Troubled Water by Gregory Freeman Gregory A. Freeman

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Synopsis

In 1972, the United States was embroiled in an unpopular war in Vietnam, and the USS Kitty Hawk was headed to her station in the Gulf of Tonkin. Its five thousand men, cooped up for the longest at-sea tour of the war, rioted—or, as Troubled Water suggests, mutinied. Disturbingly, the lines were drawn racially, black against white. By the time order was restored, careers were in tatters. Although the incident became a turning point for race relations in the Navy, this story remained buried within U.S. Navy archives for decades.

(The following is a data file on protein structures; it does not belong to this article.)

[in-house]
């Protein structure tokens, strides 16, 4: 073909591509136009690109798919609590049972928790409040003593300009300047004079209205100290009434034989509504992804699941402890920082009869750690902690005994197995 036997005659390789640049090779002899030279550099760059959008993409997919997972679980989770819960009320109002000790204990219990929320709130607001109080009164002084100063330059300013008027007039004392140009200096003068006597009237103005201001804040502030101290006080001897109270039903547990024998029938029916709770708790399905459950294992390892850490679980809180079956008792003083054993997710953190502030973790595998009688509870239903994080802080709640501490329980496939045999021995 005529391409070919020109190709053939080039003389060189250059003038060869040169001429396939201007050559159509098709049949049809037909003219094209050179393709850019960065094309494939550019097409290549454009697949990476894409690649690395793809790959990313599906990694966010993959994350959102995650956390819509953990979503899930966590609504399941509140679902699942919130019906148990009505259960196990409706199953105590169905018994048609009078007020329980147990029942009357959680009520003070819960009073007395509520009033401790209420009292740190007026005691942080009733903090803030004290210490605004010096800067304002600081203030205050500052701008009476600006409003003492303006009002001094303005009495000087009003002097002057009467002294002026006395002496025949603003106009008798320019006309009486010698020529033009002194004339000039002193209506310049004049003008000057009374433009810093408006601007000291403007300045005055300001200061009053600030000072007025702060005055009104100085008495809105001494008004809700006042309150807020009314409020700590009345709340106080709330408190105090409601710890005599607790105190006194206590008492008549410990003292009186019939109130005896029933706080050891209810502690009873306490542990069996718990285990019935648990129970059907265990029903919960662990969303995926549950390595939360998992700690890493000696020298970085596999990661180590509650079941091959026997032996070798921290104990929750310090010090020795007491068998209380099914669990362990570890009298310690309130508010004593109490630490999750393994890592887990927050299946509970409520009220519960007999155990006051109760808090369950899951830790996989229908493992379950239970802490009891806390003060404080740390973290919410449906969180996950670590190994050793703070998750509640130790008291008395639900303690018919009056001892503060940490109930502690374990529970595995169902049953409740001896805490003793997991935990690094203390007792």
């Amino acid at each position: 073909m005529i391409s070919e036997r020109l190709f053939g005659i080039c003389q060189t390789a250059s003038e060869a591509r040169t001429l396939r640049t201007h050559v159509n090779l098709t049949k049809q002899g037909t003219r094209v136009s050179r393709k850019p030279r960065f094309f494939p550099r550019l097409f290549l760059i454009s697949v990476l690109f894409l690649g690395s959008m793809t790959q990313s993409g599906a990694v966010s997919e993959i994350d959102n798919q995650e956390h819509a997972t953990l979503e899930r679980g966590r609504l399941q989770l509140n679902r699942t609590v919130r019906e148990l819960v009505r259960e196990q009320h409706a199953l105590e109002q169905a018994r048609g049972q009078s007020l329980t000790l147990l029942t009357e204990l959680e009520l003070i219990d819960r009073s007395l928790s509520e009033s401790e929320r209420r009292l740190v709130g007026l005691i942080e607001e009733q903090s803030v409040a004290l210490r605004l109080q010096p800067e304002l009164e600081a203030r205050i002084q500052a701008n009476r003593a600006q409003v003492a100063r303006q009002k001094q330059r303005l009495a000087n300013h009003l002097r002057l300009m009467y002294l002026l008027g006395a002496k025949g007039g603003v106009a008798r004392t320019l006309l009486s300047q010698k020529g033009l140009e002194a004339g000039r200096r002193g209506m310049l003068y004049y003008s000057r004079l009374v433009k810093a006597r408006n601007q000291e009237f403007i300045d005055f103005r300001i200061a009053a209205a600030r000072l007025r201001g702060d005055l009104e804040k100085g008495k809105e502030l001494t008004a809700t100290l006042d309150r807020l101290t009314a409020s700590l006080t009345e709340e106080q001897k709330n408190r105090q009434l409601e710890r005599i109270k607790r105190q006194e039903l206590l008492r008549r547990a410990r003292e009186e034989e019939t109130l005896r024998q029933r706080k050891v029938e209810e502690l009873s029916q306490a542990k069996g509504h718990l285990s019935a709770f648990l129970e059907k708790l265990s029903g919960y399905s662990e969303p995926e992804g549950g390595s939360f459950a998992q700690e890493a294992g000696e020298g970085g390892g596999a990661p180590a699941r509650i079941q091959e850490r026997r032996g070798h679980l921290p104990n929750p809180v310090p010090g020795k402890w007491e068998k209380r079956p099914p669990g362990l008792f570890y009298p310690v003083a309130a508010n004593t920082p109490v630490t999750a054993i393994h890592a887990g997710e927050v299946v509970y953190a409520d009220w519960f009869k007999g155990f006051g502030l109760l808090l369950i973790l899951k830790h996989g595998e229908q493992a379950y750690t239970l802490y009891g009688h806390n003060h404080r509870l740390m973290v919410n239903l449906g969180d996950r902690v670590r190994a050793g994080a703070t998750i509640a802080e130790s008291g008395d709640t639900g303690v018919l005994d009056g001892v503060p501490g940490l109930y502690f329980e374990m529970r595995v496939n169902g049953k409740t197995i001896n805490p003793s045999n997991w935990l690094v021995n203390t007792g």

With action pulled straight from a high seas thriller, Gregory A. Freeman uses eyewitness accounts and a careful and unprecedented examination of the navy's records to refute the official story of the incident, make a convincing case for the U.S. navy's first mutiny, and shed new light on this seminal event in American history.

 

About Gregory Freeman Gregory A. Freeman

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Gregory A. Freeman is an award-winning writer with more than 25 years of experience in journalism and historical nonfiction. He has won over two dozen awards for his writing, including the coveted Sigma Delta Chi Award for Excellence from the Society of Professional Journalists. His books include Troubled Water, The Forgotten 500, and the acclaimed Sailors to the End.
 
Published January 1, 2009 by Palgrave MacMillan.
Genres: History. Non-fiction

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The remarkable story of the closest thing ever to a mutiny aboard a U.S. Navy vessel.

May 20 2010 | Read Full Review of Troubled Water

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